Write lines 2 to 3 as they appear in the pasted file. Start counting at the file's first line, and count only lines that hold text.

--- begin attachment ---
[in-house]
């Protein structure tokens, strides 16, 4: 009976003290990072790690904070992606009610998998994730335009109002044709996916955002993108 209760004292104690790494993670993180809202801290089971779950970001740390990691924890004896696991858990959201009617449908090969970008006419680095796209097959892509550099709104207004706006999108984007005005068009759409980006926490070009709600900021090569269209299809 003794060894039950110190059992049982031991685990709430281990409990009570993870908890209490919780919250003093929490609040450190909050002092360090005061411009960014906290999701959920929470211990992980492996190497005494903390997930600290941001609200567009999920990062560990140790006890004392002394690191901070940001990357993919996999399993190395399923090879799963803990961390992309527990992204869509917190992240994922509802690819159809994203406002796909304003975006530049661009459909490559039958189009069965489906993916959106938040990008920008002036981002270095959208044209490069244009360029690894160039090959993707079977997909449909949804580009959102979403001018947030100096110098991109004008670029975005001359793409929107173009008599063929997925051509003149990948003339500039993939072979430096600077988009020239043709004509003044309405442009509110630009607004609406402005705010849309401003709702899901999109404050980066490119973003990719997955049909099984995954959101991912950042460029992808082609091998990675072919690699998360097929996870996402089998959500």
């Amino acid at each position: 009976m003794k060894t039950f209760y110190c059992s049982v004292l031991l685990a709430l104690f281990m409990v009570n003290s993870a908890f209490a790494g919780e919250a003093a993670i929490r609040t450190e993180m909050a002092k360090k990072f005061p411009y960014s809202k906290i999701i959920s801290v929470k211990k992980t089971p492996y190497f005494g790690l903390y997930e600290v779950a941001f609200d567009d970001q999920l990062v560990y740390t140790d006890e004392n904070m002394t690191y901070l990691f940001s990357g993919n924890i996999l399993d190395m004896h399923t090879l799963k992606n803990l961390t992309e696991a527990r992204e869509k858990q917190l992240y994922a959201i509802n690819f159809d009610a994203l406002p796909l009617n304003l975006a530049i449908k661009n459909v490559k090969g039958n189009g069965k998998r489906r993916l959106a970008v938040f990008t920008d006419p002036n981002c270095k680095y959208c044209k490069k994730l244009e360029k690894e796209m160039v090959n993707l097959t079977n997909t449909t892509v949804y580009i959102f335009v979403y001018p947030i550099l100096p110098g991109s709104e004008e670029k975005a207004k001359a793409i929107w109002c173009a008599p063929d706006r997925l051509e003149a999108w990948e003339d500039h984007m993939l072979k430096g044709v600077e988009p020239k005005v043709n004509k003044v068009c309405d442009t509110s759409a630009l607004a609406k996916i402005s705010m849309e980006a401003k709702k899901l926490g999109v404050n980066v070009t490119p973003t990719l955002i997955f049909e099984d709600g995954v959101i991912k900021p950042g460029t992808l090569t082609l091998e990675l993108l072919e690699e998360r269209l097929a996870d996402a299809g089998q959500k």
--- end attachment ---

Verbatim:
């Protein structure tokens, strides 16, 4: 009976003290990072790690904070992606009610998998994730335009109002044709996916955002993108 209760004292104690790494993670993180809202801290089971779950970001740390990691924890004896696991858990959201009617449908090969970008006419680095796209097959892509550099709104207004706006999108984007005005068009759409980006926490070009709600900021090569269209299809 003794060894039950110190059992049982031991685990709430281990409990009570993870908890209490919780919250003093929490609040450190909050002092360090005061411009960014906290999701959920929470211990992980492996190497005494903390997930600290941001609200567009999920990062560990140790006890004392002394690191901070940001990357993919996999399993190395399923090879799963803990961390992309527990992204869509917190992240994922509802690819159809994203406002796909304003975006530049661009459909490559039958189009069965489906993916959106938040990008920008002036981002270095959208044209490069244009360029690894160039090959993707079977997909449909949804580009959102979403001018947030100096110098991109004008670029975005001359793409929107173009008599063929997925051509003149990948003339500039993939072979430096600077988009020239043709004509003044309405442009509110630009607004609406402005705010849309401003709702899901999109404050980066490119973003990719997955049909099984995954959101991912950042460029992808082609091998990675072919690699998360097929996870996402089998959500």
């Amino acid at each position: 009976m003794k060894t039950f209760y110190c059992s049982v004292l031991l685990a709430l104690f281990m409990v009570n003290s993870a908890f209490a790494g919780e919250a003093a993670i929490r609040t450190e993180m909050a002092k360090k990072f005061p411009y960014s809202k906290i999701i959920s801290v929470k211990k992980t089971p492996y190497f005494g790690l903390y997930e600290v779950a941001f609200d567009d970001q999920l990062v560990y740390t140790d006890e004392n904070m002394t690191y901070l990691f940001s990357g993919n924890i996999l399993d190395m004896h399923t090879l799963k992606n803990l961390t992309e696991a527990r992204e869509k858990q917190l992240y994922a959201i509802n690819f159809d009610a994203l406002p796909l009617n304003l975006a530049i449908k661009n459909v490559k090969g039958n189009g069965k998998r489906r993916l959106a970008v938040f990008t920008d006419p002036n981002c270095k680095y959208c044209k490069k994730l244009e360029k690894e796209m160039v090959n993707l097959t079977n997909t449909t892509v949804y580009i959102f335009v979403y001018p947030i550099l100096p110098g991109s709104e004008e670029k975005a207004k001359a793409i929107w109002c173009a008599p063929d706006r997925l051509e003149a999108w990948e003339d500039h984007m993939l072979k430096g044709v600077e988009p020239k005005v043709n004509k003044v068009c309405d442009t509110s759409a630009l607004a609406k996916i402005s705010m849309e980006a401003k709702k899901l926490g999109v404050n980066v070009t490119p973003t990719l955002i997955f049909e099984d709600g995954v959101i991912k900021p950042g460029t992808l090569t082609l091998e990675l993108l072919e690699e998360r269209l097929a996870d996402a299809g089998q959500k």